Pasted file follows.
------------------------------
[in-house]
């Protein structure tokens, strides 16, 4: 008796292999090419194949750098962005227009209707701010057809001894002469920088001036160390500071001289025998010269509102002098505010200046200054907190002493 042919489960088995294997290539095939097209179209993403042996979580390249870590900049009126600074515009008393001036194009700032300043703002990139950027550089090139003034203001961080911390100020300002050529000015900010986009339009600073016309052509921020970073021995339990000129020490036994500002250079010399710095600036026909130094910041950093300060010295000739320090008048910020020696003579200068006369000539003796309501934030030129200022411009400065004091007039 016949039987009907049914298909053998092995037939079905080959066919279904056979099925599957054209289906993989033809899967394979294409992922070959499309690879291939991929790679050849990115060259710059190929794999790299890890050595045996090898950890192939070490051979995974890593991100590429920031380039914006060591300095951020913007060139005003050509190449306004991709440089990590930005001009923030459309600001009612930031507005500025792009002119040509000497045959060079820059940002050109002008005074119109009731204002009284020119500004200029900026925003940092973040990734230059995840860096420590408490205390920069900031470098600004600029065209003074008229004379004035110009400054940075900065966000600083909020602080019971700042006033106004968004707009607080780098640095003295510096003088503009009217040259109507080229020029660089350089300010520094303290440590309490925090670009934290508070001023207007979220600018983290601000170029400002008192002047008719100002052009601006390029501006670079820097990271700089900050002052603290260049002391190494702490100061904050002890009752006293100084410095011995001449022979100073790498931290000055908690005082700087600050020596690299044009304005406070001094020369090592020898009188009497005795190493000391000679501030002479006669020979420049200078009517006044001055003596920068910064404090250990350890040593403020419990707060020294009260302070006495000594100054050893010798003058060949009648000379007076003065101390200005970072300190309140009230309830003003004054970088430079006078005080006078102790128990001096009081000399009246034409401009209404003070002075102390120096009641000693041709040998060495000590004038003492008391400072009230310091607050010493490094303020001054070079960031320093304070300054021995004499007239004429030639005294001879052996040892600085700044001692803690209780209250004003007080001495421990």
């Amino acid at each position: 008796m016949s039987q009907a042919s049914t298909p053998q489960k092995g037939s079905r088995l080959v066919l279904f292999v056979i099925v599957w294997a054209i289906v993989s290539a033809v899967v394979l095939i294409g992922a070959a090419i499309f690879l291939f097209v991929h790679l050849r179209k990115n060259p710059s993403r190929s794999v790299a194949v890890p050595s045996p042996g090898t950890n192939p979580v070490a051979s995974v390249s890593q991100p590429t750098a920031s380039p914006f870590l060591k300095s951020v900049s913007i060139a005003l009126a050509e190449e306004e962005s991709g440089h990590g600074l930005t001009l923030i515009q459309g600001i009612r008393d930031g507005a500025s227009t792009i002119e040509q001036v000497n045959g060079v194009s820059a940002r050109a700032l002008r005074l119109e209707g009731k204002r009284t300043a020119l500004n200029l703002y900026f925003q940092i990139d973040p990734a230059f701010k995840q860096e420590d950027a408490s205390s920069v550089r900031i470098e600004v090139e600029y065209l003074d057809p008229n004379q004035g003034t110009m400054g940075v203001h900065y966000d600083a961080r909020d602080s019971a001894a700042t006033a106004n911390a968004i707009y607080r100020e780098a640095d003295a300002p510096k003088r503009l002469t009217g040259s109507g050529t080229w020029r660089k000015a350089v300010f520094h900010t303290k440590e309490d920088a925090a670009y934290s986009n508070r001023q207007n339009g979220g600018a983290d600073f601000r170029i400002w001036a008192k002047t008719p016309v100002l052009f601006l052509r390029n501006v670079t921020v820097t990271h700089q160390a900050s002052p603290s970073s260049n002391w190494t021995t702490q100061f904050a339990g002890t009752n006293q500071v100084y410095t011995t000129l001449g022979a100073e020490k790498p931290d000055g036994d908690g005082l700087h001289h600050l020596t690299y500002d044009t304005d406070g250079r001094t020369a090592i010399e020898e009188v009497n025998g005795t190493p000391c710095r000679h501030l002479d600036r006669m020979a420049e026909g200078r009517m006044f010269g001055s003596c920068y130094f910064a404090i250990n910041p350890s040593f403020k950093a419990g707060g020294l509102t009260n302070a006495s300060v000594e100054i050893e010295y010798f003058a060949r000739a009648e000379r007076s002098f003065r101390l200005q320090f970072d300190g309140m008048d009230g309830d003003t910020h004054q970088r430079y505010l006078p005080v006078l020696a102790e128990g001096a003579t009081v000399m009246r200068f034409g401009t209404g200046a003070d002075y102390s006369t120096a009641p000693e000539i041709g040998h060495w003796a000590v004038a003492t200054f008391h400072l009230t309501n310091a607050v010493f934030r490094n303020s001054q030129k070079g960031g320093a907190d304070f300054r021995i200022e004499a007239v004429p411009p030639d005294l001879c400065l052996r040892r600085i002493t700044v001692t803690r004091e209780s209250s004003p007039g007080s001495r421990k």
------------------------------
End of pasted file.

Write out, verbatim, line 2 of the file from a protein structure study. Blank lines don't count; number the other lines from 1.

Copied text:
């Protein structure tokens, strides 16, 4: 008796292999090419194949750098962005227009209707701010057809001894002469920088001036160390500071001289025998010269509102002098505010200046200054907190002493 042919489960088995294997290539095939097209179209993403042996979580390249870590900049009126600074515009008393001036194009700032300043703002990139950027550089090139003034203001961080911390100020300002050529000015900010986009339009600073016309052509921020970073021995339990000129020490036994500002250079010399710095600036026909130094910041950093300060010295000739320090008048910020020696003579200068006369000539003796309501934030030129200022411009400065004091007039 016949039987009907049914298909053998092995037939079905080959066919279904056979099925599957054209289906993989033809899967394979294409992922070959499309690879291939991929790679050849990115060259710059190929794999790299890890050595045996090898950890192939070490051979995974890593991100590429920031380039914006060591300095951020913007060139005003050509190449306004991709440089990590930005001009923030459309600001009612930031507005500025792009002119040509000497045959060079820059940002050109002008005074119109009731204002009284020119500004200029900026925003940092973040990734230059995840860096420590408490205390920069900031470098600004600029065209003074008229004379004035110009400054940075900065966000600083909020602080019971700042006033106004968004707009607080780098640095003295510096003088503009009217040259109507080229020029660089350089300010520094303290440590309490925090670009934290508070001023207007979220600018983290601000170029400002008192002047008719100002052009601006390029501006670079820097990271700089900050002052603290260049002391190494702490100061904050002890009752006293100084410095011995001449022979100073790498931290000055908690005082700087600050020596690299044009304005406070001094020369090592020898009188009497005795190493000391000679501030002479006669020979420049200078009517006044001055003596920068910064404090250990350890040593403020419990707060020294009260302070006495000594100054050893010798003058060949009648000379007076003065101390200005970072300190309140009230309830003003004054970088430079006078005080006078102790128990001096009081000399009246034409401009209404003070002075102390120096009641000693041709040998060495000590004038003492008391400072009230310091607050010493490094303020001054070079960031320093304070300054021995004499007239004429030639005294001879052996040892600085700044001692803690209780209250004003007080001495421990």